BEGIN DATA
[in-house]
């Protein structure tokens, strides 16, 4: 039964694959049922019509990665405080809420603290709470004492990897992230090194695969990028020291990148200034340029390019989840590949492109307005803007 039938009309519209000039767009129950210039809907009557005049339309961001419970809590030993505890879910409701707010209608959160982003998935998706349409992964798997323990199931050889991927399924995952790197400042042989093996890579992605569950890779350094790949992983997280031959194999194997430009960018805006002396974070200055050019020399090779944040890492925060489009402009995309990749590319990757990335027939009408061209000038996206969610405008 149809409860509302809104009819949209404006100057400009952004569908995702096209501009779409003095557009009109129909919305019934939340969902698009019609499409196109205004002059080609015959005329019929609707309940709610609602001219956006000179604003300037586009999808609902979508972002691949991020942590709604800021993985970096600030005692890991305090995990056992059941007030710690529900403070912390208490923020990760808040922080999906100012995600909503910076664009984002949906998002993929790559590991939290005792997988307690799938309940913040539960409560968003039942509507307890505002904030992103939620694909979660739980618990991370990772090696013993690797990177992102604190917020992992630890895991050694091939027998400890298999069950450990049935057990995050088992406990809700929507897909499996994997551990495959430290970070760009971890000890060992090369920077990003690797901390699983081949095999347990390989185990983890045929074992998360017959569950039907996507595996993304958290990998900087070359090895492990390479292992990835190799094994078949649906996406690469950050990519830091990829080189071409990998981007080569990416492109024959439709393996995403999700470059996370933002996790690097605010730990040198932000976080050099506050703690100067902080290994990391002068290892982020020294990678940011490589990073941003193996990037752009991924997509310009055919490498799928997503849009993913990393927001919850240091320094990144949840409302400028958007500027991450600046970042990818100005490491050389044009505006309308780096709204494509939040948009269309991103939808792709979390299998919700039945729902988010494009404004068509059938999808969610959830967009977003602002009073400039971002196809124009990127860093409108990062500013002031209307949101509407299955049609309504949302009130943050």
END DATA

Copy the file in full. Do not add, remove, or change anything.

[in-house]
């Protein structure tokens, strides 16, 4: 039964694959049922019509990665405080809420603290709470004492990897992230090194695969990028020291990148200034340029390019989840590949492109307005803007 039938009309519209000039767009129950210039809907009557005049339309961001419970809590030993505890879910409701707010209608959160982003998935998706349409992964798997323990199931050889991927399924995952790197400042042989093996890579992605569950890779350094790949992983997280031959194999194997430009960018805006002396974070200055050019020399090779944040890492925060489009402009995309990749590319990757990335027939009408061209000038996206969610405008 149809409860509302809104009819949209404006100057400009952004569908995702096209501009779409003095557009009109129909919305019934939340969902698009019609499409196109205004002059080609015959005329019929609707309940709610609602001219956006000179604003300037586009999808609902979508972002691949991020942590709604800021993985970096600030005692890991305090995990056992059941007030710690529900403070912390208490923020990760808040922080999906100012995600909503910076664009984002949906998002993929790559590991939290005792997988307690799938309940913040539960409560968003039942509507307890505002904030992103939620694909979660739980618990991370990772090696013993690797990177992102604190917020992992630890895991050694091939027998400890298999069950450990049935057990995050088992406990809700929507897909499996994997551990495959430290970070760009971890000890060992090369920077990003690797901390699983081949095999347990390989185990983890045929074992998360017959569950039907996507595996993304958290990998900087070359090895492990390479292992990835190799094994078949649906996406690469950050990519830091990829080189071409990998981007080569990416492109024959439709393996995403999700470059996370933002996790690097605010730990040198932000976080050099506050703690100067902080290994990391002068290892982020020294990678940011490589990073941003193996990037752009991924997509310009055919490498799928997503849009993913990393927001919850240091320094990144949840409302400028958007500027991450600046970042990818100005490491050389044009505006309308780096709204494509939040948009269309991103939808792709979390299998919700039945729902988010494009404004068509059938999808969610959830967009977003602002009073400039971002196809124009990127860093409108990062500013002031209307949101509407299955049609309504949302009130943050």